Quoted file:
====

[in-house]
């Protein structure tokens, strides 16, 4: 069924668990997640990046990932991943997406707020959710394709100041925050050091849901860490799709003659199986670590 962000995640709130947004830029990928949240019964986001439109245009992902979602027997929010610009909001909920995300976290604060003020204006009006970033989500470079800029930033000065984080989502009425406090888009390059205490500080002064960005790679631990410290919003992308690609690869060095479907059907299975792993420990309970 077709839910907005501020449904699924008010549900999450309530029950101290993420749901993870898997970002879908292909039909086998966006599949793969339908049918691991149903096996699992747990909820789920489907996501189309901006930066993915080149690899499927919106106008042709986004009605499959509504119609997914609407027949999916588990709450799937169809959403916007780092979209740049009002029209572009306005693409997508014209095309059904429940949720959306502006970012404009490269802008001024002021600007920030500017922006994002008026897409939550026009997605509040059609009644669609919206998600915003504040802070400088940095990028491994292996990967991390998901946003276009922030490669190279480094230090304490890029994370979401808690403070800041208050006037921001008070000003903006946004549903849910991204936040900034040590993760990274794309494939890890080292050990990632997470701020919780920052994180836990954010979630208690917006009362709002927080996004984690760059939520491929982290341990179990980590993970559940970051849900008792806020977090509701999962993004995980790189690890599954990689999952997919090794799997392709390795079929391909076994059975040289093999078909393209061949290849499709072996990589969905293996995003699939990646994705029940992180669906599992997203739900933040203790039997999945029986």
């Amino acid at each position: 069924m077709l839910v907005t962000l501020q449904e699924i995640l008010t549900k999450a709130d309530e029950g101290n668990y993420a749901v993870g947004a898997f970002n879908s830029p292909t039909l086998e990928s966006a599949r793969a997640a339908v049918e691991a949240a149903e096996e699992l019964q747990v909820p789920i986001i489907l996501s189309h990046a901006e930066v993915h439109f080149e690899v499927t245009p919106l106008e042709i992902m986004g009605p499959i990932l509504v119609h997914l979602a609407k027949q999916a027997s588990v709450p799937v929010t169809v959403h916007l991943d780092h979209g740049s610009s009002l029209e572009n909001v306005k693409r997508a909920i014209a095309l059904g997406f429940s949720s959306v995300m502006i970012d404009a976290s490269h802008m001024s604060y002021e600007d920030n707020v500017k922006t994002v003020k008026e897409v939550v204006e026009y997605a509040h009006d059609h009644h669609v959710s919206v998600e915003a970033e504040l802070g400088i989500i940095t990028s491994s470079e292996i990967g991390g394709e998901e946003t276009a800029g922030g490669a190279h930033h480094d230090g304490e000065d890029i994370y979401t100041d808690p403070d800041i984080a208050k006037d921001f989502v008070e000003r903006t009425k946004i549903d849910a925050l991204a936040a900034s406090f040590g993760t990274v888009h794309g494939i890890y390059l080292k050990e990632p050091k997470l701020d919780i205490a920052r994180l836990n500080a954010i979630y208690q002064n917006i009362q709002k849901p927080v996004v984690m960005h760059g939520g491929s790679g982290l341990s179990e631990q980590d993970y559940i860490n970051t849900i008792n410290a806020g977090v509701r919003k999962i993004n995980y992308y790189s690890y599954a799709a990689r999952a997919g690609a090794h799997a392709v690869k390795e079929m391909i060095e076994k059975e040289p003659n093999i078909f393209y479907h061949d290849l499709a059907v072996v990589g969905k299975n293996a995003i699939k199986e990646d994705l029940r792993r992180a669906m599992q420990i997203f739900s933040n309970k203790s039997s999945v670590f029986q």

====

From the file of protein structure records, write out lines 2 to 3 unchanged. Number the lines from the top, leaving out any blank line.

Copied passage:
């Protein structure tokens, strides 16, 4: 069924668990997640990046990932991943997406707020959710394709100041925050050091849901860490799709003659199986670590 962000995640709130947004830029990928949240019964986001439109245009992902979602027997929010610009909001909920995300976290604060003020204006009006970033989500470079800029930033000065984080989502009425406090888009390059205490500080002064960005790679631990410290919003992308690609690869060095479907059907299975792993420990309970 077709839910907005501020449904699924008010549900999450309530029950101290993420749901993870898997970002879908292909039909086998966006599949793969339908049918691991149903096996699992747990909820789920489907996501189309901006930066993915080149690899499927919106106008042709986004009605499959509504119609997914609407027949999916588990709450799937169809959403916007780092979209740049009002029209572009306005693409997508014209095309059904429940949720959306502006970012404009490269802008001024002021600007920030500017922006994002008026897409939550026009997605509040059609009644669609919206998600915003504040802070400088940095990028491994292996990967991390998901946003276009922030490669190279480094230090304490890029994370979401808690403070800041208050006037921001008070000003903006946004549903849910991204936040900034040590993760990274794309494939890890080292050990990632997470701020919780920052994180836990954010979630208690917006009362709002927080996004984690760059939520491929982290341990179990980590993970559940970051849900008792806020977090509701999962993004995980790189690890599954990689999952997919090794799997392709390795079929391909076994059975040289093999078909393209061949290849499709072996990589969905293996995003699939990646994705029940992180669906599992997203739900933040203790039997999945029986």
């Amino acid at each position: 069924m077709l839910v907005t962000l501020q449904e699924i995640l008010t549900k999450a709130d309530e029950g101290n668990y993420a749901v993870g947004a898997f970002n879908s830029p292909t039909l086998e990928s966006a599949r793969a997640a339908v049918e691991a949240a149903e096996e699992l019964q747990v909820p789920i986001i489907l996501s189309h990046a901006e930066v993915h439109f080149e690899v499927t245009p919106l106008e042709i992902m986004g009605p499959i990932l509504v119609h997914l979602a609407k027949q999916a027997s588990v709450p799937v929010t169809v959403h916007l991943d780092h979209g740049s610009s009002l029209e572009n909001v306005k693409r997508a909920i014209a095309l059904g997406f429940s949720s959306v995300m502006i970012d404009a976290s490269h802008m001024s604060y002021e600007d920030n707020v500017k922006t994002v003020k008026e897409v939550v204006e026009y997605a509040h009006d059609h009644h669609v959710s919206v998600e915003a970033e504040l802070g400088i989500i940095t990028s491994s470079e292996i990967g991390g394709e998901e946003t276009a800029g922030g490669a190279h930033h480094d230090g304490e000065d890029i994370y979401t100041d808690p403070d800041i984080a208050k006037d921001f989502v008070e000003r903006t009425k946004i549903d849910a925050l991204a936040a900034s406090f040590g993760t990274v888009h794309g494939i890890y390059l080292k050990e990632p050091k997470l701020d919780i205490a920052r994180l836990n500080a954010i979630y208690q002064n917006i009362q709002k849901p927080v996004v984690m960005h760059g939520g491929s790679g982290l341990s179990e631990q980590d993970y559940i860490n970051t849900i008792n410290a806020g977090v509701r919003k999962i993004n995980y992308y790189s690890y599954a799709a990689r999952a997919g690609a090794h799997a392709v690869k390795e079929m391909i060095e076994k059975e040289p003659n093999i078909f393209y479907h061949d290849l499709a059907v072996v990589g969905k299975n293996a995003i699939k199986e990646d994705l029940r792993r992180a669906m599992q420990i997203f739900s933040n309970k203790s039997s999945v670590f029986q």